The world we live in is extremely different to the one we knew twelve months ago. The combination of Coronavirus and the leaving of the EU in the United Kingdom has dramatically changed our economic position and the way of life for most people on a daily basis.
Adapting to change and resilience have become some of the most valued and important skills for anyone looking to succeed in any career. Here we’re looking at the importance of building and developing your skills and education so you’re as ready as it’s possible to be when significant changes occur.
Adapting to Change: Influencing Factors
There are three key elements to changes that may occur in any work or life environment, all of which need to be considered equally:
- The Nature of the Change: you need to take time to reflect on change, how it made you feel and how you acted. In the case of something so catastrophic as a global pandemic, no one should feel pressured or guilty about their reactions or ability to cope.
- Reactions to Change: understanding how to transition from the old to the new is key to becoming resilient and managing the change.
- Coping Strategies: coping and adapting to change is essential for moving forward. On a large scale it can mean changes in everyday life, but on a smaller scale it could be the flexibility to meet tighter deadlines or slightly different plans than originally organised on a particular project at work.
Learn and Develop New Skills
Times of great change can be times of opportunity. A key factor which shows how resilient you are, in the workplace or in life in general, is the ability to learn from an experience. This could be as simple as being able to face a challenge you used to find too hard to finding a new area of passion or skill you want to hone and train in. Employers are always impressed with employees who want to grow and better themselves for the purposes of their job and career development.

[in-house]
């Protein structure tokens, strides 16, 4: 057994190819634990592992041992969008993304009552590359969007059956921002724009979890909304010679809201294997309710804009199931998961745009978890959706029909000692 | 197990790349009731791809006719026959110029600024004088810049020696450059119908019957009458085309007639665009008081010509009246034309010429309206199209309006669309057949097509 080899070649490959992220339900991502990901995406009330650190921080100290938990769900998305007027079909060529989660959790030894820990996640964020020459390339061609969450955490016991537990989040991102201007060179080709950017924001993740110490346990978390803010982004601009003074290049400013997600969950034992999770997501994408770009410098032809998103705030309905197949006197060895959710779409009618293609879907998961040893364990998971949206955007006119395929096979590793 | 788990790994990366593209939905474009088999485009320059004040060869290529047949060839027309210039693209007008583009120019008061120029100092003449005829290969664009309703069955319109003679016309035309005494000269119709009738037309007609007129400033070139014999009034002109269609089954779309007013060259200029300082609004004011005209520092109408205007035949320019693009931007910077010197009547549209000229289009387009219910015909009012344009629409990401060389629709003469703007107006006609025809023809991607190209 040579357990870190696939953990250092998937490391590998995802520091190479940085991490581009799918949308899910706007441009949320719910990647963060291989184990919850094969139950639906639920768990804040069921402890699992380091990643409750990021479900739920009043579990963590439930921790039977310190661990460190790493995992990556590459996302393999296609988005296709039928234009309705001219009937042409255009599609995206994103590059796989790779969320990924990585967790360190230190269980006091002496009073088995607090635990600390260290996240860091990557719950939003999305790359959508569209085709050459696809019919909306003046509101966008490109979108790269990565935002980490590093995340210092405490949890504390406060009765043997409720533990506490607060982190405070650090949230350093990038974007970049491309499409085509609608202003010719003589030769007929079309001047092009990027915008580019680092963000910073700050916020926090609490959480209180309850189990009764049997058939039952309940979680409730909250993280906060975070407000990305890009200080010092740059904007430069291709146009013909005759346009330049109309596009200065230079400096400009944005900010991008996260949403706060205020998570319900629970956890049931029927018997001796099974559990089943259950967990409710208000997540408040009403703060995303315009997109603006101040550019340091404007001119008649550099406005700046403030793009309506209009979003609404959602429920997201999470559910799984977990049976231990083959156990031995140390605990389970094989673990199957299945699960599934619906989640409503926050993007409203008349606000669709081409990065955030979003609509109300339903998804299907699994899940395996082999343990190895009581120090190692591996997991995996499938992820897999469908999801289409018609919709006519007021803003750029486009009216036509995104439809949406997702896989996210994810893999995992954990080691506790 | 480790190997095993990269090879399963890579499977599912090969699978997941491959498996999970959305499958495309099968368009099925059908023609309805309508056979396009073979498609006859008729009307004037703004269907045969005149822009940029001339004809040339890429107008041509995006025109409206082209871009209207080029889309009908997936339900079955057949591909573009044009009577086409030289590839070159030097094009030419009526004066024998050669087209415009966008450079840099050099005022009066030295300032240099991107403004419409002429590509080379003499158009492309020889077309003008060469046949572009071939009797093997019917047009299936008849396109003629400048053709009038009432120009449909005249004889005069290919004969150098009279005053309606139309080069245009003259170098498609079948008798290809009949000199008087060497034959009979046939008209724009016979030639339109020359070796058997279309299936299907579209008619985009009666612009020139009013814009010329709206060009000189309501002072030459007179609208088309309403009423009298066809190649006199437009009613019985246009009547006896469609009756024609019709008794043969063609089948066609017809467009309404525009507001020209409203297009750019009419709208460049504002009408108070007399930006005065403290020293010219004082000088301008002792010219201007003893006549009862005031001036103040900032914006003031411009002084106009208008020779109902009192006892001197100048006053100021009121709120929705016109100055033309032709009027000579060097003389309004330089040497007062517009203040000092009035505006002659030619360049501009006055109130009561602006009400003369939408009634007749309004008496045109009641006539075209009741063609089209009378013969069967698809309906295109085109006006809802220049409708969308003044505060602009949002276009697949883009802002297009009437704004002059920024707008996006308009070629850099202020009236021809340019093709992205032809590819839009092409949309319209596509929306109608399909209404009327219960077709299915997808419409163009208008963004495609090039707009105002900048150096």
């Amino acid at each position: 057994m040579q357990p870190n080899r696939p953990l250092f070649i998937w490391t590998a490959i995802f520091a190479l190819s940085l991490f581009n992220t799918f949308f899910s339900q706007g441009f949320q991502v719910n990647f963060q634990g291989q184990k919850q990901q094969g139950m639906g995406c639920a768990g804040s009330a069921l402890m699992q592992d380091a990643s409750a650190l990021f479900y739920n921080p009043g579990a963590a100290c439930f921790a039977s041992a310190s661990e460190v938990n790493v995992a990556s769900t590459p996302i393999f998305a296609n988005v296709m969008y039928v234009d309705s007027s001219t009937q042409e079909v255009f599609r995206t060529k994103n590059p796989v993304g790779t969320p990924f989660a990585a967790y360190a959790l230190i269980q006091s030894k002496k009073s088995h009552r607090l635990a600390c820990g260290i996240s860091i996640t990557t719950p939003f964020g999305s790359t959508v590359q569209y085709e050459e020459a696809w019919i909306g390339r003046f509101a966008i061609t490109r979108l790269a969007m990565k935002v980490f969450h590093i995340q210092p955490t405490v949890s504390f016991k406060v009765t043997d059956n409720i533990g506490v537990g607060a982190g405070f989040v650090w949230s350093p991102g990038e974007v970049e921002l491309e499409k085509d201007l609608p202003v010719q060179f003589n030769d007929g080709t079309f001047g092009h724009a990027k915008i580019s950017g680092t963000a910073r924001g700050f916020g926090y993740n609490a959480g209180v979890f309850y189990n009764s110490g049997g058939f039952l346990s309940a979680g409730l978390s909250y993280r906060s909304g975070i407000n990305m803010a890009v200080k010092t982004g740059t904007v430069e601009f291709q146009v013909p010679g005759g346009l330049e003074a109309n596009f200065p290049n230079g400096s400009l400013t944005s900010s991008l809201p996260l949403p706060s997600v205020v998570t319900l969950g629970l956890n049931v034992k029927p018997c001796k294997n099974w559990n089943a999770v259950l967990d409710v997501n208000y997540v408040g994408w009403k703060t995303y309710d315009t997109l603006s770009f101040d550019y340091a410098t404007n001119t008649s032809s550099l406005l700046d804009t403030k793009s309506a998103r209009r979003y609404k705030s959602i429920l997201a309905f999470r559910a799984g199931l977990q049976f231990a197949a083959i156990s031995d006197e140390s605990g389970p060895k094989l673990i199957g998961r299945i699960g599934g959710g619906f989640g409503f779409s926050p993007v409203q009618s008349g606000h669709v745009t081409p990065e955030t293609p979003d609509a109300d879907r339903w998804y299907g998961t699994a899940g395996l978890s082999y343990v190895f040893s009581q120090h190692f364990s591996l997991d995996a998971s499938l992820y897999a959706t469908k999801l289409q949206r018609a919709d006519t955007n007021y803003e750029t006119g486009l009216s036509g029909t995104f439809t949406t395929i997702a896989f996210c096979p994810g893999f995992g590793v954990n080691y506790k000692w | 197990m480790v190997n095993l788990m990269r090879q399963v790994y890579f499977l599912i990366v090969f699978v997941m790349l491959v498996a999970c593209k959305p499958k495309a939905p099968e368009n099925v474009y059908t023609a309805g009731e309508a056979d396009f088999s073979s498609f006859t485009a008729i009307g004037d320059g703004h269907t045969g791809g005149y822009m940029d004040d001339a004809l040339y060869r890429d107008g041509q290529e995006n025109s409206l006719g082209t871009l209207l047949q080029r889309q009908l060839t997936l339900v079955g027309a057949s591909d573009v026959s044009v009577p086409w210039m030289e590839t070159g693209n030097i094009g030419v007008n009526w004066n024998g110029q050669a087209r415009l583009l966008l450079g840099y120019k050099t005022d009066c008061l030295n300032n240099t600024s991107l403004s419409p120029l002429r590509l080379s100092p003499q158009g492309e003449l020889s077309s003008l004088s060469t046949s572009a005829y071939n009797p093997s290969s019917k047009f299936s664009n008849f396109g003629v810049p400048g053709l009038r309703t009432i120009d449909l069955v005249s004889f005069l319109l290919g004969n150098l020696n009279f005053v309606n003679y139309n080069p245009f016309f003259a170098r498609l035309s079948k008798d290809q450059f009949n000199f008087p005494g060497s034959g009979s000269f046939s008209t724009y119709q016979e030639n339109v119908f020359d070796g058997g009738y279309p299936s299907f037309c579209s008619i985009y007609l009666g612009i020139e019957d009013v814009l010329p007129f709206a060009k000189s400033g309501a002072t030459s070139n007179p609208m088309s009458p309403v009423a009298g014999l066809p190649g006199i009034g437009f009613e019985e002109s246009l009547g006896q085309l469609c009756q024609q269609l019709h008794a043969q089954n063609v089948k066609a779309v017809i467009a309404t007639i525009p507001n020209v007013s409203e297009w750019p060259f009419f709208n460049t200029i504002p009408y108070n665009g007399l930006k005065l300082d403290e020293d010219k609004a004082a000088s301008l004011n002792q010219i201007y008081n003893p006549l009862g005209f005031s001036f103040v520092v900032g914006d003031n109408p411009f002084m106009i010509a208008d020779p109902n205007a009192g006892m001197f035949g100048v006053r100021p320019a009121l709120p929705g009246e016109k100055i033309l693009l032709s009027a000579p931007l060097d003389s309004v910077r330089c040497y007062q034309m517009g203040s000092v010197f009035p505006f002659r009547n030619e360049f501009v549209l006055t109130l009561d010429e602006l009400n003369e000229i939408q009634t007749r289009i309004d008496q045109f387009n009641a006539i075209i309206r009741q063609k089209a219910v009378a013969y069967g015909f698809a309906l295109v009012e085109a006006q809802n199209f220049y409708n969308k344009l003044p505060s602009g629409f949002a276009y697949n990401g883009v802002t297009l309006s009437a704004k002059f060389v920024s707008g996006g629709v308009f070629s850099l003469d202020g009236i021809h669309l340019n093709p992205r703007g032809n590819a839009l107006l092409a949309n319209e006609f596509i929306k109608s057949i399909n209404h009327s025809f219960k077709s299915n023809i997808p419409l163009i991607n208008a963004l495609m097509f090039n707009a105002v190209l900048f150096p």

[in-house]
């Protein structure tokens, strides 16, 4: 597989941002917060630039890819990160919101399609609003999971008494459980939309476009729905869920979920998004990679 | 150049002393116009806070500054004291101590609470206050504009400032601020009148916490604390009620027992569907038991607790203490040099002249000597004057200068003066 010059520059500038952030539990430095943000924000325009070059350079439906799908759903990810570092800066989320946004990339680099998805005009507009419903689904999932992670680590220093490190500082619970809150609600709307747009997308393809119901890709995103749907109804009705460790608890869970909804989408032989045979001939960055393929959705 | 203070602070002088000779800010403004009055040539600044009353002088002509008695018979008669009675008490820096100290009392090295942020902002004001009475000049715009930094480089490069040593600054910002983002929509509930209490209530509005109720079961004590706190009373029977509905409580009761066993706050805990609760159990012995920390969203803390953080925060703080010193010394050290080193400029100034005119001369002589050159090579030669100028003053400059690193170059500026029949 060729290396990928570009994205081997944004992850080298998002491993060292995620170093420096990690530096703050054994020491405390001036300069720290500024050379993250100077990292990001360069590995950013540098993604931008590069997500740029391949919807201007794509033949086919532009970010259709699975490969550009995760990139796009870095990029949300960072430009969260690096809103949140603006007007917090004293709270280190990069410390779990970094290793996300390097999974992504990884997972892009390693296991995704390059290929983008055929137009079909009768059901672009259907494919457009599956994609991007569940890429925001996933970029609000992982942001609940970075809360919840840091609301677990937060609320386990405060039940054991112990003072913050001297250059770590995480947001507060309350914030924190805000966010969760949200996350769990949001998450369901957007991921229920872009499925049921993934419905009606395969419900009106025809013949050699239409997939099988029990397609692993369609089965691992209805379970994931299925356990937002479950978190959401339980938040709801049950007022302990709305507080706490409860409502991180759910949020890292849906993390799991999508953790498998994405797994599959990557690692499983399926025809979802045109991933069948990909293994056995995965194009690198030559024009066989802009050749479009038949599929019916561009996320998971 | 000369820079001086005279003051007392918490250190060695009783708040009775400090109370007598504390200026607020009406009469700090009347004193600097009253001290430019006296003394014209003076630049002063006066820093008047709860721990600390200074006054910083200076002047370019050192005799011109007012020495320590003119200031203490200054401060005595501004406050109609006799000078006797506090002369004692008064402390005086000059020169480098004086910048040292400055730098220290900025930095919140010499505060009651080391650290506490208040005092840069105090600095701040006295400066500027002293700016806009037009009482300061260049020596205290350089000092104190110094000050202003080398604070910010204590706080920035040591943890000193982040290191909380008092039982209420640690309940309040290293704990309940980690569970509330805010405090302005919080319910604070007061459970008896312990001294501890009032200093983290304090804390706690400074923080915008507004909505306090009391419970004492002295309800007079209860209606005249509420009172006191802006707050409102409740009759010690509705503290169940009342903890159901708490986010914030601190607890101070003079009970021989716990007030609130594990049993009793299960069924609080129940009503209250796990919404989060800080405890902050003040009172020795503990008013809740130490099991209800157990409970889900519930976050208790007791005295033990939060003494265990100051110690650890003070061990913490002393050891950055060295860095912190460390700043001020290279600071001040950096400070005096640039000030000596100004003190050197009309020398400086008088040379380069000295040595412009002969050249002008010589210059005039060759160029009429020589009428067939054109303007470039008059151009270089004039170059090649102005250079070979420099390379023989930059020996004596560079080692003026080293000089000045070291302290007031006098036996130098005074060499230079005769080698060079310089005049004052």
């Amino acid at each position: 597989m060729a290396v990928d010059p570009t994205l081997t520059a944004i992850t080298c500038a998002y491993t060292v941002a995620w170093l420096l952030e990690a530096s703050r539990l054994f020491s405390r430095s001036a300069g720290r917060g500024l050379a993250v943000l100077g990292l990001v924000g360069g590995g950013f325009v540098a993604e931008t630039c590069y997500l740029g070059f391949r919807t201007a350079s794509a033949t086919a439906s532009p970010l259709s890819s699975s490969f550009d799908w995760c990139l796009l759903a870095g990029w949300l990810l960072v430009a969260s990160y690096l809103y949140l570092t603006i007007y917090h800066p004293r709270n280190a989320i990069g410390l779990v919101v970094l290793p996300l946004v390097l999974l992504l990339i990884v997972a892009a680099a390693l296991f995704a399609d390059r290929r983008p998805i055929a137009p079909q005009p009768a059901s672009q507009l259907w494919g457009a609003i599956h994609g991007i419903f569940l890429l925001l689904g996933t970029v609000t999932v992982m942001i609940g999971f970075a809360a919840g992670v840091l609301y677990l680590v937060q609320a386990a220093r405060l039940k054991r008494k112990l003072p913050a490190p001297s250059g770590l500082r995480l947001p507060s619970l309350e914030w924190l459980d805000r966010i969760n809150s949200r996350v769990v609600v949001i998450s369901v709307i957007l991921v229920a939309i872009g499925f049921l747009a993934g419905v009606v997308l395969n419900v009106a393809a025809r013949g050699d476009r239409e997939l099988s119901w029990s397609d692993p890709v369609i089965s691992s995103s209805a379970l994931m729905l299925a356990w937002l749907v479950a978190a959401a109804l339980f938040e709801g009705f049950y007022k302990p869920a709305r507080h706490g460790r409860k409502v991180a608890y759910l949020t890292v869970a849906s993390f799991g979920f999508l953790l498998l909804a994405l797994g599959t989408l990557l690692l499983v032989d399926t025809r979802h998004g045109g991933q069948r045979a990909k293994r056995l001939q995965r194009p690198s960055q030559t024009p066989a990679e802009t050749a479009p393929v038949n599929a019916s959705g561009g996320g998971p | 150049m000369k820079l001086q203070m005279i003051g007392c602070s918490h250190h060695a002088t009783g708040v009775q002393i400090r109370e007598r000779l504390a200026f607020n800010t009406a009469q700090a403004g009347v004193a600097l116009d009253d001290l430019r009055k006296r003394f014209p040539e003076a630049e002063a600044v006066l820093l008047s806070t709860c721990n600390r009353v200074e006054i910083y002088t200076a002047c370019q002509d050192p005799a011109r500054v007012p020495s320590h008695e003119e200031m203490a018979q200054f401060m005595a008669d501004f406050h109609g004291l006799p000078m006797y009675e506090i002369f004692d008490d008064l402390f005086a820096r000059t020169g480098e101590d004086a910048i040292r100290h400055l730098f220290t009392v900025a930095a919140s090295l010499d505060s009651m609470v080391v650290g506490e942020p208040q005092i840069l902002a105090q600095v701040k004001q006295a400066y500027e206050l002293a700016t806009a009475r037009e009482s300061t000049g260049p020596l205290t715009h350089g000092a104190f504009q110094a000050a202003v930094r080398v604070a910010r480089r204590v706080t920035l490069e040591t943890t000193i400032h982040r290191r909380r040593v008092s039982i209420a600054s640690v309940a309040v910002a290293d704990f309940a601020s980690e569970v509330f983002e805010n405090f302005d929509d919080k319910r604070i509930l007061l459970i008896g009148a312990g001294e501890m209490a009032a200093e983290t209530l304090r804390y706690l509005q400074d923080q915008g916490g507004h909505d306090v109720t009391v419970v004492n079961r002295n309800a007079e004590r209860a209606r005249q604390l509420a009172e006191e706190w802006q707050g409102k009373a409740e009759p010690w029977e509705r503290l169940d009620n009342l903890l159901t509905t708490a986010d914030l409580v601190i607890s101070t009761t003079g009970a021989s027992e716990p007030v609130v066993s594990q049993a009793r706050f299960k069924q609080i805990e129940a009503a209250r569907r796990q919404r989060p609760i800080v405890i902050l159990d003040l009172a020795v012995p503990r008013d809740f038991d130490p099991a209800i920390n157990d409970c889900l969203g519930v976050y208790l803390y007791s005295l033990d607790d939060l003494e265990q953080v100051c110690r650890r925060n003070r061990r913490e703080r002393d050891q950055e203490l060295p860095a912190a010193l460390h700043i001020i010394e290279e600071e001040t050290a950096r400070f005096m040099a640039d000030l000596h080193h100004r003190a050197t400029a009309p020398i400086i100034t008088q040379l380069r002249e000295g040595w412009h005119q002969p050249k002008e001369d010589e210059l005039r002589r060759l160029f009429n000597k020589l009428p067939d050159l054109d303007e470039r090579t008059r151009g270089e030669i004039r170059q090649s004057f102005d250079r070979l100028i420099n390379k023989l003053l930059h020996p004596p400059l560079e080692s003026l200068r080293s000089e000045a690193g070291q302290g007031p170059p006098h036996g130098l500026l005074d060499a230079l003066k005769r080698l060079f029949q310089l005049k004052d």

As well as attending work-relevant seminars, being present for training and working as hard as possible in your daily tasks, lateral learning can also be considered. Learning skills which complement your role without being exactly relevant can help position you as a particularly reliable and valuable employee. We’ve talked about the value of cross-training before, and employees who are able to adapt to change effectively are usually already equipped with a wider-than-average skillset, or are more than willing to develop these new skills for the benefit of themselves and the business.
Resilient Employees equal Resilient Businesses
Resilience may not have been a buzzword for employers before March 2020, but it certainly is now. Companies with a resilient and flexible structure have made it through the peak of the Coronavirus pandemic in better shape than those who were not able to adapt as quicky or effectively. It’s also worth considering how younger, school-leaving employees have a great deal of untapped knowledge and talent which positions them well for roles in businesses looking to be adaptive and more flexible.
We have a range of online change and resilience courses available. Take a look